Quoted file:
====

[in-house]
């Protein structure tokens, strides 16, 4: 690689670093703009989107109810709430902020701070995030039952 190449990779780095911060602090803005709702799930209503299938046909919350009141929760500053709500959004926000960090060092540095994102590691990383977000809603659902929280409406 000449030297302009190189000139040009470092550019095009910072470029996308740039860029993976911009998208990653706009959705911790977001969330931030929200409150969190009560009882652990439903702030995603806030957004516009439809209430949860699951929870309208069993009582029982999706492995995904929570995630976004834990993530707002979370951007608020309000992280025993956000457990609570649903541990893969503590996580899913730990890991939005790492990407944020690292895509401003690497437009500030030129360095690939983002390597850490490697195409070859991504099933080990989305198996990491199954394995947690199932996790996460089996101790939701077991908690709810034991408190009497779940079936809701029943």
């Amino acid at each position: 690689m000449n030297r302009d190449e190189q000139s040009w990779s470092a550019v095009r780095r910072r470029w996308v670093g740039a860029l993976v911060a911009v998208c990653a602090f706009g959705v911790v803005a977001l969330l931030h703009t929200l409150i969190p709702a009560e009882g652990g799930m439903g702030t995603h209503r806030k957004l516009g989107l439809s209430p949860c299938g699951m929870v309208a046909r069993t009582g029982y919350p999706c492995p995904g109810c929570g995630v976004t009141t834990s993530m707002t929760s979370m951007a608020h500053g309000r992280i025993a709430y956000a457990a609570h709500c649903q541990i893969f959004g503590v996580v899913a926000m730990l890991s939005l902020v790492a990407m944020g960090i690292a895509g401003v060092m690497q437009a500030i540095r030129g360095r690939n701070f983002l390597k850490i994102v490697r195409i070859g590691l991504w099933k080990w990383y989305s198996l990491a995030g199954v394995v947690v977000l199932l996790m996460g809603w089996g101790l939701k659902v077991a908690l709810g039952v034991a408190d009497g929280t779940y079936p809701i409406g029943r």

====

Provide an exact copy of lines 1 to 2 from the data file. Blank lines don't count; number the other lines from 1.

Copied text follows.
[in-house]
């Protein structure tokens, strides 16, 4: 690689670093703009989107109810709430902020701070995030039952 190449990779780095911060602090803005709702799930209503299938046909919350009141929760500053709500959004926000960090060092540095994102590691990383977000809603659902929280409406 000449030297302009190189000139040009470092550019095009910072470029996308740039860029993976911009998208990653706009959705911790977001969330931030929200409150969190009560009882652990439903702030995603806030957004516009439809209430949860699951929870309208069993009582029982999706492995995904929570995630976004834990993530707002979370951007608020309000992280025993956000457990609570649903541990893969503590996580899913730990890991939005790492990407944020690292895509401003690497437009500030030129360095690939983002390597850490490697195409070859991504099933080990989305198996990491199954394995947690199932996790996460089996101790939701077991908690709810034991408190009497779940079936809701029943």